On the recommendation of a friend, I had to good fortune to attended the Baltimore Food Makers monthly potluck this Saturday to share home-grown, home-preserved and home-made food with a group of ~30 Food Makers.  Before eating we all gathered around the spread of food and each maker discussed with zeal his or her dish– giving plenty of time for the smallest details about prep, food sourcing, and even questions from others.   As the discussion of each dish drew to a close I felt a collective gasp or sigh at the embodied time and love poured into the food.  I eagerly watched as cured duck and beef, bison jerky, bbq tempeh, pickled watermelon rind, cornbread, black-eyed peas, and other delicious dishes were uncovered the large dining room table.  My plate, below, was full of tasty bites in no time.

The Baltimore Food Makers is a >1 yr old group that provides a forum for sharing skills and resources about cooking, eating and farming for those in Baltimore.  They have a great list of local food sources, and an active google group with >100 members.   Everybody that I talked to was so friendly and open.  Conversation  about our favorite recipes for fermented drinks was washed down with homemade sweet and dry cider, ginger beer, and kombucha. We inhaled vegan dark chocolate cake and flan, while learning about curing meat in a make-shift basement drying rack.

We didn’t shy away from discussing the risks of curing and canning either, as some discussed methods for preserving food through fermentation and canning in a high salt and low pH environment.  One disease that home canners are at more risk for is botulism, a paralytic illness, caused by the toxin produced from a rod-shaped, anaerobic bacteria, Clostridium botulinum.  Botulism  can be deadly for infants eating home-canned baby food (Armada, Love, et al., 2003).   Ways to inhibit C. botulinum while home-canning food is by controlling pH (pH <4.5) and heat pasteurizing food  to >250 deg F in a pressure cooker for 20 min (CDC).   Store-bought canned food that bulges, is dented, or has rust holes should be discarded.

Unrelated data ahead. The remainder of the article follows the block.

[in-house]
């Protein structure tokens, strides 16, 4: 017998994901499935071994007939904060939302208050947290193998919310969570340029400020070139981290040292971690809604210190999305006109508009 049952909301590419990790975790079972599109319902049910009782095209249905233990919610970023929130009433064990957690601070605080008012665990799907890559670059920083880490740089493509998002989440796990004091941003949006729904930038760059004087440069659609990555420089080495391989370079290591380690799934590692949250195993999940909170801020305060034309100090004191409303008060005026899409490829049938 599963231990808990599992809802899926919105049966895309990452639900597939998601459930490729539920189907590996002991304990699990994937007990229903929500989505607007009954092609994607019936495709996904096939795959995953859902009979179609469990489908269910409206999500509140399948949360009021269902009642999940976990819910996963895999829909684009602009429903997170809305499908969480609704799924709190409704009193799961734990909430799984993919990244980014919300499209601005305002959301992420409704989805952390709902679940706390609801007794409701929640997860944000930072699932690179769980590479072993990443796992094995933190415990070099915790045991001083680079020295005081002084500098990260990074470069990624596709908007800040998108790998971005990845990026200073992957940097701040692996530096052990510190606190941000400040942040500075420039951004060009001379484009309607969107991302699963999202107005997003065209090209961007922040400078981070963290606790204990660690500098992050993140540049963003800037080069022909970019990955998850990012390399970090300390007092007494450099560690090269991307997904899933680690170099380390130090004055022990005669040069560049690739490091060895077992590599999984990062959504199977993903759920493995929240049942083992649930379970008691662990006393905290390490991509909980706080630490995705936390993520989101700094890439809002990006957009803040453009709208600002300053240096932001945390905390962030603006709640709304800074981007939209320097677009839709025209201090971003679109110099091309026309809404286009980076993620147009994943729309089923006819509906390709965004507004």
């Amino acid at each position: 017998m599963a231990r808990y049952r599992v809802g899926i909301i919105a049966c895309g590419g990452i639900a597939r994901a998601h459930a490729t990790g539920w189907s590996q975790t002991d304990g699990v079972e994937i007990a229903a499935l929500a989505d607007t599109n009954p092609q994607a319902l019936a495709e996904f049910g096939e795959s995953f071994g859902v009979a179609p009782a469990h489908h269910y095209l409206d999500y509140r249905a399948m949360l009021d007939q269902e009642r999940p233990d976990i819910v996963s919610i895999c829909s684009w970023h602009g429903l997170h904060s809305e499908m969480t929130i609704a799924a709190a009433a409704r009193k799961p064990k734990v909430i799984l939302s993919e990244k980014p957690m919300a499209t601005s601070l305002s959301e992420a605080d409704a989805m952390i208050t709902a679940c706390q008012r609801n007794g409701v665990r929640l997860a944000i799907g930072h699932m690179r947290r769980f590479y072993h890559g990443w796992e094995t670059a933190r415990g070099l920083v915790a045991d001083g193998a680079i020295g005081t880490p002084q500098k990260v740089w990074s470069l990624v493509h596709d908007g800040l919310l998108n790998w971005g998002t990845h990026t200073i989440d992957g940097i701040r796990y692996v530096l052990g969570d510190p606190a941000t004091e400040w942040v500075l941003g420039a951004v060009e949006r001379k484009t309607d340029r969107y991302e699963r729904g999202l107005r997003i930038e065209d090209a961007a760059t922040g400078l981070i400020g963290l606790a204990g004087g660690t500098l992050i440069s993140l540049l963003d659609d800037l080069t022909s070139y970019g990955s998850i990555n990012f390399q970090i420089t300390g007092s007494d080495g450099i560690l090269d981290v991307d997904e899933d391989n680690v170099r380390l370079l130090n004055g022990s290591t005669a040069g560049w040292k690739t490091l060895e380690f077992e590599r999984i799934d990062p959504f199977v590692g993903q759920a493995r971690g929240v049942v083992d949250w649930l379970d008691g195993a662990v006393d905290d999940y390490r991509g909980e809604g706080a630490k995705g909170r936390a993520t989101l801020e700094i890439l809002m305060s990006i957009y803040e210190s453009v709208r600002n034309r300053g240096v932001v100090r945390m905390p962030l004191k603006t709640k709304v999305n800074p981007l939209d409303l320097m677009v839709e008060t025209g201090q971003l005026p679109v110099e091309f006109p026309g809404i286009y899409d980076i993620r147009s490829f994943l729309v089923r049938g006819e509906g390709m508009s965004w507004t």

I’m looking forward to the next Food Maker potluck, and sharing some of my own safely-canned spicy green beans, kimche (spicy fermented cabbage), and idli (steamed, fermented dal cakes).   I’m excited to learn more from others who have many more years experience farming and cooking.   Eating delicious food is easy, but with the right mix of local ingredients, healthful foods, and community, sharing a meal is an incredible way to re-build our food systems from the ground up.

Guest Health Blogger: Lloyd Conover, Ph.D

Letters to the Editor,  submitted to The New York Times, January 19, 2010

My exposure to European universal health care systems began in 1971 when I became Director of Research and Development, in the UK, for an American pharmaceutical company.  In that position I had frequent contact with European  physicians associated with teaching hospitals.  Also,  as an American resident in the UK for many  years,  I always received prompt, modern care from the  UK National Health Service.  Excellent as I think that organization  is, its performance isn’t directly relevant to the current US health care reform debate because  no such truly “socialized” single payer system is being considered for this country.